Otherwise, I watched bits of the occasional drama series, such as the silly but enjoyable Bone Collectors. Never saw the likes of the highly rated Spooks or The Wire.
Not much decent comedy on either it seems, but some good documentaries, and schedule changes notwithstanding the BBC continues to impress with The Culture Show and Later with Jools Holland.

Finally, some miscellaneous highlights of the year – Barack Obama, Padraig Harrington, Dublin Culture Night, your man from the Frames and whatshername winning the Oscar for best song, getting back into listening to vinyl..
Can’t think of anything else, roll on 2009, fingers crossed we all keep our jobs, our houses and our good (?) taste!


Article on getting into P.G. Wodehouse

Article on getting into Wodehouse
Published in ‘Wooster Sauce’ quarterly journal of the P.G. Wodehouse Society

Quite a few years ago, shortly after I first subscribed to this journal, the editor, Tony Ring, asked me to contribute an article on getting into Wodehouse. As my writing is somewhat less prolific, not to mention less funny, than our hero, I think I’ve done pretty well in banging out these few hundred words in the subsequent half-decade or so.

I first got into PGW as a child of about 12 or 13. My grandfather, a witty and articulate man, was a Wodehouse fan, and between him and his son (my uncle) they had quite a few of the books. The first one I read was ‘The Inimitable Jeeves’, and I really think I had the exact same reaction to it as I have had to every PGW I’ve read subsequently. I still laugh aloud almost every page and find him as rewarding as I ever did. Like most great comedy, it stands up to repeated reading, in Wodehouse’s case by virture of the cleverness of the sentences. Quite simply nobody has ever written so many funny lines.

My grandfather was a solicitor in a country town in Ireland. I was raised in Dublin, and I’ve always been intrigued by the popularity of Wodehouse in former colonies such as Ireland and India. I think it is probably due to the fact that we recognize the world he is writing about, and despite, or even because of, our disapproval of that world, we find disappearing into it for a few hours to be a great escape. And, of course, as well as having a strong affection for the Edwardian world of his youth, Wodehouse also sends it up fairly unmercifully.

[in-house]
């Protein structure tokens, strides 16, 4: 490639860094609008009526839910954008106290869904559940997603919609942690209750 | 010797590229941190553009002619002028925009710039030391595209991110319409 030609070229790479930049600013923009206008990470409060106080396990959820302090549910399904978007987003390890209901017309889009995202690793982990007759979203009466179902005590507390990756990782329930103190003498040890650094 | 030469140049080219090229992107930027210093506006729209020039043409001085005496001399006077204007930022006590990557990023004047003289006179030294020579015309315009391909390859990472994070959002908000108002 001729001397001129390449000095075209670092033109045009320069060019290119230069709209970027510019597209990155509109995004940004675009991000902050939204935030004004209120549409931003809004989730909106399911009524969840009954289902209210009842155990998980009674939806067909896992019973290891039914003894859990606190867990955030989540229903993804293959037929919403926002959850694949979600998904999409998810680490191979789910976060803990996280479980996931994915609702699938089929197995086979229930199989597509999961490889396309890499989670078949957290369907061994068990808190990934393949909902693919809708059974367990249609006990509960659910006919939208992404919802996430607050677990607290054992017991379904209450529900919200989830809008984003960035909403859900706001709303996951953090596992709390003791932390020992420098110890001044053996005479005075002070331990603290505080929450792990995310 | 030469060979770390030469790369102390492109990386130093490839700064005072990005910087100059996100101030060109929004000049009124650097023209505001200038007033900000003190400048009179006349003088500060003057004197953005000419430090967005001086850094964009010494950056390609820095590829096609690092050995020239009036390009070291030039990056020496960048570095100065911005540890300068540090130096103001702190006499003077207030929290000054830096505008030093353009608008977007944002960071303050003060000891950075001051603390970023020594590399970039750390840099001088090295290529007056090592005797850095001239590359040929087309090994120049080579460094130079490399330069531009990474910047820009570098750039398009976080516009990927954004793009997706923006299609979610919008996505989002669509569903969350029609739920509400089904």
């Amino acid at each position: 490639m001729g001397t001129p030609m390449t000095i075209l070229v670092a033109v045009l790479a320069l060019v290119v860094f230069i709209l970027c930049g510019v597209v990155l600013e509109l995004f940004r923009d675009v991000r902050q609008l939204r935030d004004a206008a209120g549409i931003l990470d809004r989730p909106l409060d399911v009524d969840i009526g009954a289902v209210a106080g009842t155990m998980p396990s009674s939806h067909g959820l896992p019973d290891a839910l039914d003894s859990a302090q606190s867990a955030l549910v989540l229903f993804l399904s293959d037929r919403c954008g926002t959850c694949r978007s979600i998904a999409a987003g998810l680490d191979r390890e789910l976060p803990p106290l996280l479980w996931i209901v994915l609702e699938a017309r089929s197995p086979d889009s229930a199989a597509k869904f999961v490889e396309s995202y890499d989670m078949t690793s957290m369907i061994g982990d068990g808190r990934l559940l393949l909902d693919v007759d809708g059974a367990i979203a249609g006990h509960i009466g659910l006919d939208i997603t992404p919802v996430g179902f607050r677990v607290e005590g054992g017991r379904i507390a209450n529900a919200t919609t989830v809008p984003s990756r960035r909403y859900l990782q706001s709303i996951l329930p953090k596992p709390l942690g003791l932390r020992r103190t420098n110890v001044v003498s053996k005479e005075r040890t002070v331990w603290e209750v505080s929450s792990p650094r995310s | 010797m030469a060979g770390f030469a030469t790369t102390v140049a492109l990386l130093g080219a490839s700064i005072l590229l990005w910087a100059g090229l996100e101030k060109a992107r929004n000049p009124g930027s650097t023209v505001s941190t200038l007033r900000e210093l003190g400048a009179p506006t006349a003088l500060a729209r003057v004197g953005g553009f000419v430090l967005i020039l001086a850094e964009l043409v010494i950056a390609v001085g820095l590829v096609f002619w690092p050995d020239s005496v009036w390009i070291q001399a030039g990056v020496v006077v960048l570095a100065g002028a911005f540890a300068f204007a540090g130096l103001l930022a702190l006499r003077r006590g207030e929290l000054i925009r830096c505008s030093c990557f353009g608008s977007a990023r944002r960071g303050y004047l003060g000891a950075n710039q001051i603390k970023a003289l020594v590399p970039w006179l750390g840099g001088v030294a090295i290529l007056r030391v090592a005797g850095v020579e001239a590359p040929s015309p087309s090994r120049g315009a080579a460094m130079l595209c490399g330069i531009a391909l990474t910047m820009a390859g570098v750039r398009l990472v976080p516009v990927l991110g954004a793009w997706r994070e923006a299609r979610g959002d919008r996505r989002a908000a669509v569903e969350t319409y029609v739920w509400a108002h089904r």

Edwardian England was in many ways not dissimilar to Edwardian Ireland, as we did not get our independence until the 1920s, and even subsequently, have retained a lot of the culture we share with the English. From a literary point of view, the Irish have always enjoyed well constructed English writing, indeed contributing to it ourselves with our Anglo-style writers, such as Shaw, Wilde and Beckett and our more Hiberno-style purveyors, such as Joyce, Yeats, Friel, Kavanagh and McGahern.
I’ve also enjoyed anything Wodehousian I’ve ever experienced outside of the books, with the notable exception of that recent mediocre adaptation of Piccadilly Jim, which if not overwhelming me, certainly left me far from whelmed. I am a big fan of ITV’s Jeeves & Wooster series, and I also enjoyed the West End version of Anything Goes from a few years back. All in all, looking forward to many more years of PGW-related good humour.

Wednesday, December 24, 2008

Ken's Best of 2007

Ken’s Best of 2007


Wilco – Sky Blue Sky
Bruce Springsteen – Magic
Led Zeppelin – Mothership

Only one real contender for me for my album of the year. Wilco’s new one is still by far my favourite Wilco album, and as they are by some distance, my favourite (current) band, it was no contest. Just a perfect album, leaving behind the slight excesses of its two fine but ambitious predecessors. This is much more rootsy, very country soul in style, with the White Album era Lennon fixation of the Ghost is Born album still in evidence. But it all comes down to the tunes really, and have Wilco ever given us a finer set? Highlights are hard to pick, but Hate it Here, Side with the Seeds, Impossible Germany spring to mind.
Bruces’ album is also excellent. Very breezy and catchy, despite some heavy lyrical concerns. Well produced as ever, and benefiting from a slightly more natural sound than The Rising. Pretty much four classics in a row now from the Boss (Rising, Devils & Dust, Seeger Sessions, Magic) – and apparently he’s currently writing for a solo album.
The only other album I’ve enjoyed almost as much is the Led Zep compilation. It just sounds so good. I don’t have anything new to say about the music itself really.